As summer begins, new policies in place for Sandy Beach

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Memorial Day unofficially kicks off the long-awaited summer season. In Hopkinton, it also marked the start of new policies in effect at Sandy Beach, where a residents-only sticker policy is being implemented.

“Prior to last summer, Sandy Beach has always been open to the general public, not just Hopkinton residents,” explained Parks & Recreation Department director Jay Guelfi. “It was open to anyone if they were willing to pay the daily fee. Or if they wanted to launch a boat, they could get a trailer sticker.”

However, last summer, with increased usage due to the pandemic, the Parks & Recreation Commission decided to limit access to Hopkinton residents for safety reasons — although the commission had been contemplating changing the policy for the past few years.

“We noticed with fewer people on the beach, it was safer, it was friendlier and it was a little less difficult logistically for people to get in and out of there,” Guelfi said. Over the past several years, there had been a much higher influx of out-of-town visitors who appreciated its natural charm and smaller size.

During the peak season, this is a popular amenity for Hopkintonians. Because of this, residents will need to purchase stickers ($50) for access. Boat trailer passes ($100) also will need to be purchased, either for the day or the season. Passes are free for residents 65 and older. They must be displayed on vehicle windshields, even when staff is not present. Any vehicle without a pass will be subject to a $100 fine.

A number of improvements will welcome residents as they enter the park. The entry point is now at the parking lot rather than the beach gate, where residents can purchase their stickers and have them checked by a staff beach attendant. The parking lot has been relined and repaved to better accommodate vehicular traffic.

Guelfi was quick to thank the Department of Public Works and the Highway Department for their assistance in completing the parking lot repairs and installing new signage. Guelfi also credited police and fire personnel for providing valuable input on the policy. The police will be monitoring the beach after dusk to enforce the curfew and direct traffic at closing time.

Parks & Rec Commission member Cynthia Esthimer was part of a study committee formed to analyze all aspects of the beach, from the functionality of the boat ramp and the parking lot to the lifeguards. The committee included Esthimer, members of the Lake Maspenock Preservation Association (LMPA) and a former Select Board member. The group came to the conclusion that residents would be best served if the park were exclusively for them to prevent overcrowding.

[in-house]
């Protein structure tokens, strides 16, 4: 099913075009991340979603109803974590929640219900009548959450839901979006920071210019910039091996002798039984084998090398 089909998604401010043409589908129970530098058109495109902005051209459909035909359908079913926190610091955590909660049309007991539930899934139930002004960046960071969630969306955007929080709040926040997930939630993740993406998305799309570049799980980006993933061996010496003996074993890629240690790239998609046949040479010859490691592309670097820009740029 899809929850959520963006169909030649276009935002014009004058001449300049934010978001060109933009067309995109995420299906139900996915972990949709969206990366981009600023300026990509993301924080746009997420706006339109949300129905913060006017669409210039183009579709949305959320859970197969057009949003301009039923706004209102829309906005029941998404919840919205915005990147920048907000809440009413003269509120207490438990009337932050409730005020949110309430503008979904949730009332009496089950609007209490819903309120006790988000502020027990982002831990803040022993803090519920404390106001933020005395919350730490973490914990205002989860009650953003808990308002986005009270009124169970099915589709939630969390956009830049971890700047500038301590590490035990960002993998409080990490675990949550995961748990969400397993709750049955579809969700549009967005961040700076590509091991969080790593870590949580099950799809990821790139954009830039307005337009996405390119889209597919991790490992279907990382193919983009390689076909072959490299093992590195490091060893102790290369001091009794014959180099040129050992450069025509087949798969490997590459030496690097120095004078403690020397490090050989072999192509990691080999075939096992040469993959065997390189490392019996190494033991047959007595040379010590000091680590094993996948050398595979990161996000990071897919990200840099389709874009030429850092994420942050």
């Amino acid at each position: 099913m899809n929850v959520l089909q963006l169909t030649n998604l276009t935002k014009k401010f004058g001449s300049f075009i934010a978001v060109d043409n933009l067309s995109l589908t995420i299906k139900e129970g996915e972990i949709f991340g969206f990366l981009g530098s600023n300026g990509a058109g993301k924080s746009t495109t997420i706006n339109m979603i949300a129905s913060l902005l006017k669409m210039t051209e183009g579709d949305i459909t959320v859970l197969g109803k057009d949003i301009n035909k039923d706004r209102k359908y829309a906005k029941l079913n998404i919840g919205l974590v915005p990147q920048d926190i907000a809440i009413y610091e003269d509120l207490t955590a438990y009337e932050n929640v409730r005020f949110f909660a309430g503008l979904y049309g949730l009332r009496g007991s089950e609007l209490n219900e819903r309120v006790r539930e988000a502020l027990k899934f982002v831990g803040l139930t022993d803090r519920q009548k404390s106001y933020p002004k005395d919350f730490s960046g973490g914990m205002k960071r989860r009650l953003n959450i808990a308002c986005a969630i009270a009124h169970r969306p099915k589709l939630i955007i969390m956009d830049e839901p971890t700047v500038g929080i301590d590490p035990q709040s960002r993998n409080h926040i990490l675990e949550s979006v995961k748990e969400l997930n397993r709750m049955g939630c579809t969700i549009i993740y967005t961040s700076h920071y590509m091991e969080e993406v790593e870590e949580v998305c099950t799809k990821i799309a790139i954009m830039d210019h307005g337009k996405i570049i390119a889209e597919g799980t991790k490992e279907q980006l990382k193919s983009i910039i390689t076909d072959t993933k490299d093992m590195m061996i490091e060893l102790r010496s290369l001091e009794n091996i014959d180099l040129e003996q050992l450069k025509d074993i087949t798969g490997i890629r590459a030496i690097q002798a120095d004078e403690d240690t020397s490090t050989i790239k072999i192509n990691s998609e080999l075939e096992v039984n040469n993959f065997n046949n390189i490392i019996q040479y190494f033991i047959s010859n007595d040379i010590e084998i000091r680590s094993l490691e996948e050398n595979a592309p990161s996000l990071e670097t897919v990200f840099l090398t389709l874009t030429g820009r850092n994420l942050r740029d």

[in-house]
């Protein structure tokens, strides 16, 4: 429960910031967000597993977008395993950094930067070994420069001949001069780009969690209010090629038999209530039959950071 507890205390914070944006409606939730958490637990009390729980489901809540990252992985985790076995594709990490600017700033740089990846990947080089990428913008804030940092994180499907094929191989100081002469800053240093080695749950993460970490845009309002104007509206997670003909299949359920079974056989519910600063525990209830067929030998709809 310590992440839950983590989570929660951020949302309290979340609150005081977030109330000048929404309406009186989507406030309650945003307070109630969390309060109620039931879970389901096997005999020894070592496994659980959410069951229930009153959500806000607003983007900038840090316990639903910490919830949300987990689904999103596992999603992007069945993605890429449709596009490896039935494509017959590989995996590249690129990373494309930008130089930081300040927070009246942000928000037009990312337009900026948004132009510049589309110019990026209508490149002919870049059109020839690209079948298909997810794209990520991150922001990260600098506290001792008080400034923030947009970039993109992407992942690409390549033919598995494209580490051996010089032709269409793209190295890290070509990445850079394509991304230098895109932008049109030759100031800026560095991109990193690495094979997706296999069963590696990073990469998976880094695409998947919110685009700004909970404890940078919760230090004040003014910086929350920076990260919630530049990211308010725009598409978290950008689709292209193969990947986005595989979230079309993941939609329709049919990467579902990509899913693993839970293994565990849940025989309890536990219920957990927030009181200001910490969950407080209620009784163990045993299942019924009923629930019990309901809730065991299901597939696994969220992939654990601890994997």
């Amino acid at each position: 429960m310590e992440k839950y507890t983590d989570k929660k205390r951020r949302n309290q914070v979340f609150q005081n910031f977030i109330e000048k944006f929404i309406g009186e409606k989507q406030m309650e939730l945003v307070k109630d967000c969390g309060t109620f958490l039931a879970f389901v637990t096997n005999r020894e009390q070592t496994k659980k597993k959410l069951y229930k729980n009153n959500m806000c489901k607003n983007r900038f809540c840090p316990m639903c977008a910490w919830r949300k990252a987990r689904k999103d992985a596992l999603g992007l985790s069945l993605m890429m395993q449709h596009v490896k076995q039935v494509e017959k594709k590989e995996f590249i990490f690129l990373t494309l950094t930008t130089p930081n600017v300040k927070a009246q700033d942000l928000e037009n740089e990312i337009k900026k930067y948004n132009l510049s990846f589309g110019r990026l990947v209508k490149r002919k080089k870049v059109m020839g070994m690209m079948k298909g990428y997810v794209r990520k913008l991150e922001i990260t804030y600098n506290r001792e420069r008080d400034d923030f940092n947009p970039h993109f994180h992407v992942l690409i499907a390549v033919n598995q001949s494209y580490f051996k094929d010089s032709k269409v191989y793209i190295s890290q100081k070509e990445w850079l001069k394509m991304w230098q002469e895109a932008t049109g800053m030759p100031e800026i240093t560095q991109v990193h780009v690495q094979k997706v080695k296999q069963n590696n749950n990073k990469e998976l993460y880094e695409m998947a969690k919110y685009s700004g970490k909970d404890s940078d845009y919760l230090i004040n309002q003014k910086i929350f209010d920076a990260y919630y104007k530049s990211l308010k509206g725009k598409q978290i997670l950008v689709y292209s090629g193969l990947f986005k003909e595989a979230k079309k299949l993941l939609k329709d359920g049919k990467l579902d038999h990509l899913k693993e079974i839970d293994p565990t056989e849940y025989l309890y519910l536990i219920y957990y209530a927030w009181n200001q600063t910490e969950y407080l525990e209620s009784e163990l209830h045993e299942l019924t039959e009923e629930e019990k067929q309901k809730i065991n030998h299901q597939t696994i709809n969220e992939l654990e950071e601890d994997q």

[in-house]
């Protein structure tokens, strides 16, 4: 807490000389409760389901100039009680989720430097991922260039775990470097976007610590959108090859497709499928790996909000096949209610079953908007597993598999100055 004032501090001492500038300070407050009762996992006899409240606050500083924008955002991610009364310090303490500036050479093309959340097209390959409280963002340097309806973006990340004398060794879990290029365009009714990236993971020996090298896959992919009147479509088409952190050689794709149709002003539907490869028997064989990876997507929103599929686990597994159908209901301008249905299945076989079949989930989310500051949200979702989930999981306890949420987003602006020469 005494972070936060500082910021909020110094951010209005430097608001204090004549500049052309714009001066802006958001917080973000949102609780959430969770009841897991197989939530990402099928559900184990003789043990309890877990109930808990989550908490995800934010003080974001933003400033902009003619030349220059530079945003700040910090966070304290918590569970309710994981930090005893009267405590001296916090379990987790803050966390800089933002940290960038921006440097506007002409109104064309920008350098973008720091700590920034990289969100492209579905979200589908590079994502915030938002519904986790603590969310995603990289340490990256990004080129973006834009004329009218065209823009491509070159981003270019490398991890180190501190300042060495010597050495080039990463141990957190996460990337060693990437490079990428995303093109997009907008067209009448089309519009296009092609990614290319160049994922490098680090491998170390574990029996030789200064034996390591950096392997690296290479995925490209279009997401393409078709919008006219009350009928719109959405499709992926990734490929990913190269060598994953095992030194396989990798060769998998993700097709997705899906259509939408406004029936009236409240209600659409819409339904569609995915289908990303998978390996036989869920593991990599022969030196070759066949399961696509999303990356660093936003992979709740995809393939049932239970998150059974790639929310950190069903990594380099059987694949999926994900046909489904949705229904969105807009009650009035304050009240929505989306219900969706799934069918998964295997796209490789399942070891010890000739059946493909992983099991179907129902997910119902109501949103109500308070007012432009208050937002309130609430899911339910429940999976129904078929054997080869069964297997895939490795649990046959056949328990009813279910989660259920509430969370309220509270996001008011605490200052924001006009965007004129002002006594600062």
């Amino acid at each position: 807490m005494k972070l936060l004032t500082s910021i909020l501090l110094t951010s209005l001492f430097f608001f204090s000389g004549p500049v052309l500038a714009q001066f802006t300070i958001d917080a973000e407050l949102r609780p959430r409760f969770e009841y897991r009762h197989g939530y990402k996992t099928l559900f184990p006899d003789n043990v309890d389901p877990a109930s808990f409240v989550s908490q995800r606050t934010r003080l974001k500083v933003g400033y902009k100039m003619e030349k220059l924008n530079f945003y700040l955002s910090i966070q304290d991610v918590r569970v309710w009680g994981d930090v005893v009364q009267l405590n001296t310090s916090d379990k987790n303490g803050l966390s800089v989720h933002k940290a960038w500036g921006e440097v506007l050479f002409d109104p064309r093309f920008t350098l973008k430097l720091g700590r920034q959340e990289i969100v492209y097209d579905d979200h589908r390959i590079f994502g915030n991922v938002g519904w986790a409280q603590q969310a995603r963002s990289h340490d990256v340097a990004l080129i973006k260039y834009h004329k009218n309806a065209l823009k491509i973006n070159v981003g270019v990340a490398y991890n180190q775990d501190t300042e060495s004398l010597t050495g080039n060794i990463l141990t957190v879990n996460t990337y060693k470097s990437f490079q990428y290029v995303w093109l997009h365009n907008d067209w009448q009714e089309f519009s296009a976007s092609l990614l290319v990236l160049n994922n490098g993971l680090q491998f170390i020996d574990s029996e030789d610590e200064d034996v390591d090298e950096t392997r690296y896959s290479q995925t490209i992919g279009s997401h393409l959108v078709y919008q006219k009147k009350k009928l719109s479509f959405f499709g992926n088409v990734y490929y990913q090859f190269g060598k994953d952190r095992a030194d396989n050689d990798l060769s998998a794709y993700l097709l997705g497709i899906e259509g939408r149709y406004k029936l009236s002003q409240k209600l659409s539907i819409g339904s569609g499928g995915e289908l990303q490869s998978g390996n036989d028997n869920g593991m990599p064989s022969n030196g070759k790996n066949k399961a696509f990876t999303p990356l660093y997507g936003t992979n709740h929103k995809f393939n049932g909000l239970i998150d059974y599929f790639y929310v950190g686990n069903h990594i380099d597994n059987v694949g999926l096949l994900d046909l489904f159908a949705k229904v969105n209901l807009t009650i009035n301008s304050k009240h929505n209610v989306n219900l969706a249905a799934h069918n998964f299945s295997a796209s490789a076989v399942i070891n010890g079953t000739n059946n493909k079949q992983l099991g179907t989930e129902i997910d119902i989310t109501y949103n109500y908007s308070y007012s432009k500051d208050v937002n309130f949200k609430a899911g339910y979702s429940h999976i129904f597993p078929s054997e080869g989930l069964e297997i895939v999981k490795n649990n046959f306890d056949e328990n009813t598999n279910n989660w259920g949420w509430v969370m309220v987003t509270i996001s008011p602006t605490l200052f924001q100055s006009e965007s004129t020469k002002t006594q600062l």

Parks & Rec program coordinator Jennifer Hart said that the parking pass program will be subject to tweaks as feedback comes in. She noted that while the park closes at dusk, residents with stickers could enjoy an early evening swim, although lifeguards will not be present at that time.

“We want residents to know that if you don’t have a beach pass, you’re going to receive a ticket,” she said. “The message is you must have a beach pass visible on your car or your trailer.”

This policy actually had been in the works for several years, especially following a drowning two years ago, but the pandemic heightened the awareness of keeping the area a safe and enjoyable recreational space for residents, according to Hart.

“A young boy from Worcester drowned in the evening hours, and it happened that he was not a resident,” Esthimer said, noting that the 9-year-old and his caretaker did not speak English as a first language. “This encouraged Parks & Rec and the LMPA and our chiefs to put in a call box that requires no language interpretation and is wheelchair accessible. We have changed the signage with [Hart’s] help with visual images so it need not be language specific.

“There was quite a bit of trauma in the town with young families who tried valiantly to save him and ultimately found him before the police arrived,” she noted.

There will also be a grab bag with goggles and safety equipment on hand for people to access in case of emergencies, according to Esthimer.

Guelfi said employees at the beach will be ready to assist in whatever manner necessary.

“We are bringing back a very seasoned team of parking attendants and lifeguards this season,” he stressed. “We feel confident that our team is going to be very, very good.”

Esthimer added that there have been allowances for residents along the lake in Upton and Milford to purchase passes to enjoy boating and swimming “to make them continue to feel welcome.”

She also said there is still public access to the lake, which is under the purview of the state Department of Conservation and Recreation (DCR). The public boat ramp for canoes, kayaks and small boats is on West Main Street.

“We’re asking all the residents to see Sandy Beach as an asset to the town, a real gem, and we’d like people to really treasure it and make a good, healthy event of going there,” Esthimer said.

“Part of this push is that it takes a village to take care of it and preserve it,” Hart added. “We’re not trying to be the Grinch. We are doing this with the best intentions.”

For more detailed information about the pass program, go to hopkintonma.myrec.com.

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